ECOLOGICALLY-BASED MANAGEMENT OF BOLL WEEVILS AND POST-ERADICATION CROP PESTS
Location: Areawide Pest Management Research
Title: Evolutionary conservation of the cholecystokinin/gastrin signaling system in nematodes
| Janssen, Tom - CATHOLIC UNIV, BELGIUM |
| Meelkop, Ellen - CATHOLIC UNIV, BELGIUM |
| Schoofs, Liliane - CATHOLIC UNIV, BELGIUM |
Submitted to: Annals of the New York Academy of Sciences
Publication Type: Peer Reviewed Journal
Publication Acceptance Date: October 14, 2008
Publication Date: April 28, 2009
Citation: Janssen, T., Meelkop, E., Nachman, R.J., Schoofs, L. 2009. Evolutionary conservation of the cholecystokinin/gastrin signaling system in nematodes. Annals of the New York Academy of Sciences. 1163:428-432.
Interpretive Summary: Because of problems with the development of resistance to conventional pesticides, there is a critical need for new concepts and alternative approaches in controlling invertebrate pests such as insects and nematode worms. Although “sulfakinin” neuropeptides (short chains of amino acids) serve as potent messengers in insects to regulate vital functions, these natural neuropeptides hold little promise as pest control agents because they are susceptible to degradation in the target pest, and are unable to pass through the outside skin and/or digestive tract. We must design neuropeptide mimics that resist degradation by enzymes in the digestive tract and blood of pest invertebrates and interact with the active site within an agricultural or medical pest to either over-activate or block critical, neuropeptide-regulated life functions. We report on the isolation, identification, and characterization of “sulfakinin” invertebrate neuropeptides from the nematode, C. elegans, a prime model for parasitic nematode worms that plague man, livestock, and crops. The structures of these neuropeptides and their active sites suggest that the sulfakinin regulatory system is a very ancient one, predating the split between vertebrates and invertebrates. The discovery of the specific nematode “sulfakinin” structure will aid in the design of neuropeptide-like compounds capable of disrupting critical life functions in nematode worms. This work represents a spin-off of our primary focus on insect pests and brings us one step closer to the development of practical neuropeptide-like substances that will be effective in controlling invertebrate pests in an environmentally friendly fashion.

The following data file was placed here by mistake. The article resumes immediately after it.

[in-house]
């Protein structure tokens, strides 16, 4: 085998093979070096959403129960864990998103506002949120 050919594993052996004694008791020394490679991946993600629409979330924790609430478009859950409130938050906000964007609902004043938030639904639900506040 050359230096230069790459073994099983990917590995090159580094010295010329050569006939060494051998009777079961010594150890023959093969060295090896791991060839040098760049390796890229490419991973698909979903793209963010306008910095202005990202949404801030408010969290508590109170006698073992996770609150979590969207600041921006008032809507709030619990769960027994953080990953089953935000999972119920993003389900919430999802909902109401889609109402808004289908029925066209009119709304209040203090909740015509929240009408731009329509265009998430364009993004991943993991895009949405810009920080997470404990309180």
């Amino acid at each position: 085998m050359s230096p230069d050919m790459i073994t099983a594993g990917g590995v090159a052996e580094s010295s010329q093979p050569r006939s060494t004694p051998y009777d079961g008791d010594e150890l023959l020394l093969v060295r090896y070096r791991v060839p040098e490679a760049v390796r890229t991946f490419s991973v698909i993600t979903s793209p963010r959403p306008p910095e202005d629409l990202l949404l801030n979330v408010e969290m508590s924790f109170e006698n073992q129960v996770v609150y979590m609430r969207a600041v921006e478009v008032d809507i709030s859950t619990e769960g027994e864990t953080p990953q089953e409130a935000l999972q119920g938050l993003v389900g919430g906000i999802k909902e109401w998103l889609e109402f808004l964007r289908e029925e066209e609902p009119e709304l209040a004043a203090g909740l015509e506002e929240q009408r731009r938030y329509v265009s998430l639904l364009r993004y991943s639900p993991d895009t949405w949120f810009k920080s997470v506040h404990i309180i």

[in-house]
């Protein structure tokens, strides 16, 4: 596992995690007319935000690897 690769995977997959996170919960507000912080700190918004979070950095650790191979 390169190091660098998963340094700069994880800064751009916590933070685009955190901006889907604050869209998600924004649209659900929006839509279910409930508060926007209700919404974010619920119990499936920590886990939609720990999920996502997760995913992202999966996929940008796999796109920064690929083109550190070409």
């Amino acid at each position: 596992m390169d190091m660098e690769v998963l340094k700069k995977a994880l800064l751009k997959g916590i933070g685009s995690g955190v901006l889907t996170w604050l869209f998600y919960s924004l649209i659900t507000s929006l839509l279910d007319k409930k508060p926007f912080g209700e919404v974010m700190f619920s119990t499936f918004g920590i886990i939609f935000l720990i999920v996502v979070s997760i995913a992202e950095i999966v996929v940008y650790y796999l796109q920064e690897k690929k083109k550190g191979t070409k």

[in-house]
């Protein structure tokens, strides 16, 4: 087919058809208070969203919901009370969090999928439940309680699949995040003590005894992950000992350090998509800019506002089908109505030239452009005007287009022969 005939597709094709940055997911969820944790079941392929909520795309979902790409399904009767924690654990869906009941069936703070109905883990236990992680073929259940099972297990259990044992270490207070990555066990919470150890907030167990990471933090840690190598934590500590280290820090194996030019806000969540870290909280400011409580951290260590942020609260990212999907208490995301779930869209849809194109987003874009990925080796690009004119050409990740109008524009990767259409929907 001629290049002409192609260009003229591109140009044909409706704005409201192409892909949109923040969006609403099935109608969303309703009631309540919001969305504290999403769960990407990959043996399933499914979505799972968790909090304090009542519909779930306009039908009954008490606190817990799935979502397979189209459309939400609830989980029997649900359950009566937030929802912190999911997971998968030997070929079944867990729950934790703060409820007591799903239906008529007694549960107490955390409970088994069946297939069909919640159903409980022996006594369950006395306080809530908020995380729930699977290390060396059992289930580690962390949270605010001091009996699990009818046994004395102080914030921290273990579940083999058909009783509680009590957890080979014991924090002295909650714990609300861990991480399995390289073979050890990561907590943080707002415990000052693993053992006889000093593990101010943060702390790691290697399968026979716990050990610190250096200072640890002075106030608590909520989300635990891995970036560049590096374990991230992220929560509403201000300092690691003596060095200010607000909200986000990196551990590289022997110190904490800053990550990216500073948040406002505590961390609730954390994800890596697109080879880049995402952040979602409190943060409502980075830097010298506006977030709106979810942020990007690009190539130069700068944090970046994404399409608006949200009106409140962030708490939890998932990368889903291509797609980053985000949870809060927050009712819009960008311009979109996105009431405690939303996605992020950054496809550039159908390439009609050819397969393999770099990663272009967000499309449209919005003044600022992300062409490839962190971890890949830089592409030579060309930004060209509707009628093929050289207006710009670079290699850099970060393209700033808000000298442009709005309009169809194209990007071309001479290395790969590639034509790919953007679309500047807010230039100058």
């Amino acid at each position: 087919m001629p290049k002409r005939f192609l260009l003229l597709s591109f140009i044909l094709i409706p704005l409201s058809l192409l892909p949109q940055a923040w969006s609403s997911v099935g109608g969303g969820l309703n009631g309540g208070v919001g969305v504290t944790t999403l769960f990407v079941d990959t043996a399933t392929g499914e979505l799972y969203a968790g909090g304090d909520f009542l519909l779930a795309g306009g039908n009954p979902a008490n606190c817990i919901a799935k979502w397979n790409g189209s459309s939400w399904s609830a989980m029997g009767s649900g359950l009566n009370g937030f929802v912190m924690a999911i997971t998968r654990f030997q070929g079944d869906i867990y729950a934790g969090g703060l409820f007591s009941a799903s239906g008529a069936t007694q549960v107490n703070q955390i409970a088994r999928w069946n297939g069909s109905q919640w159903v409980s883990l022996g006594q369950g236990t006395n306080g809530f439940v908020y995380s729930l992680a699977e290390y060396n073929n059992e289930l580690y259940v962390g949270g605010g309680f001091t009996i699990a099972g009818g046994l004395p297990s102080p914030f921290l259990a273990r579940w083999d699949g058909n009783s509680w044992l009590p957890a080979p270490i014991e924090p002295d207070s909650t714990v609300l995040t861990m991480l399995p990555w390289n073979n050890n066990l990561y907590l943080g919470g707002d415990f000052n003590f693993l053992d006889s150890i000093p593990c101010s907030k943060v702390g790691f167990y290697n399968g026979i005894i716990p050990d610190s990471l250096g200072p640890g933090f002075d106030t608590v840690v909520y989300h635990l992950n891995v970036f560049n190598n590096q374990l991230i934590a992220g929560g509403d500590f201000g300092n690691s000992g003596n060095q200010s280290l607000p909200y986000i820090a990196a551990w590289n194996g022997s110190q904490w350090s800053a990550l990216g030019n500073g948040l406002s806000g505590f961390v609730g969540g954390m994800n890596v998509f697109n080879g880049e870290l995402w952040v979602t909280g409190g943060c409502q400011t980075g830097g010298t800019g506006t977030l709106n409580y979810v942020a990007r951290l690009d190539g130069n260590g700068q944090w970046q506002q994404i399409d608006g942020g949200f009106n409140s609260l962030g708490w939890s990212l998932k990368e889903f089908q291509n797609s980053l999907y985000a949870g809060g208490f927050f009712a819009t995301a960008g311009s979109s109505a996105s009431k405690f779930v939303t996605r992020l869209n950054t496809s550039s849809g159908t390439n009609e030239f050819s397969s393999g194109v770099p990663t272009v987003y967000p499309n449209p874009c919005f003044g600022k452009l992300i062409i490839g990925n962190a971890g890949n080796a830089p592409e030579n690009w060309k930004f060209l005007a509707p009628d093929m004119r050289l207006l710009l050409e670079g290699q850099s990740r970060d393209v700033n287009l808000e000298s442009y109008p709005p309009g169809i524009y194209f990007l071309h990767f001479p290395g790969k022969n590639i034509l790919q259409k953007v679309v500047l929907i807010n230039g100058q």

Members of the cholecystokinin/gastrin family of peptides, including the arthropod sulfakinins, and their cognate receptors, play an important role in the regulation of feeding behavior and energy homeostasis. By using the potential C. elegans CCK receptors as bait, we have isolated and identified two CCK-like neuropeptides as the endogenous ligands of these nematode receptors. Both receptors and ligands share a high degree of sequence similarity with their vertebrate and arthropod counterparts and also display similar biological activities with respect to digestive enzyme secretion and fat storage. Our data indicate that the CCK/gastrin signaling system was already well established prior to the divergence of protostomes and deuterostomes.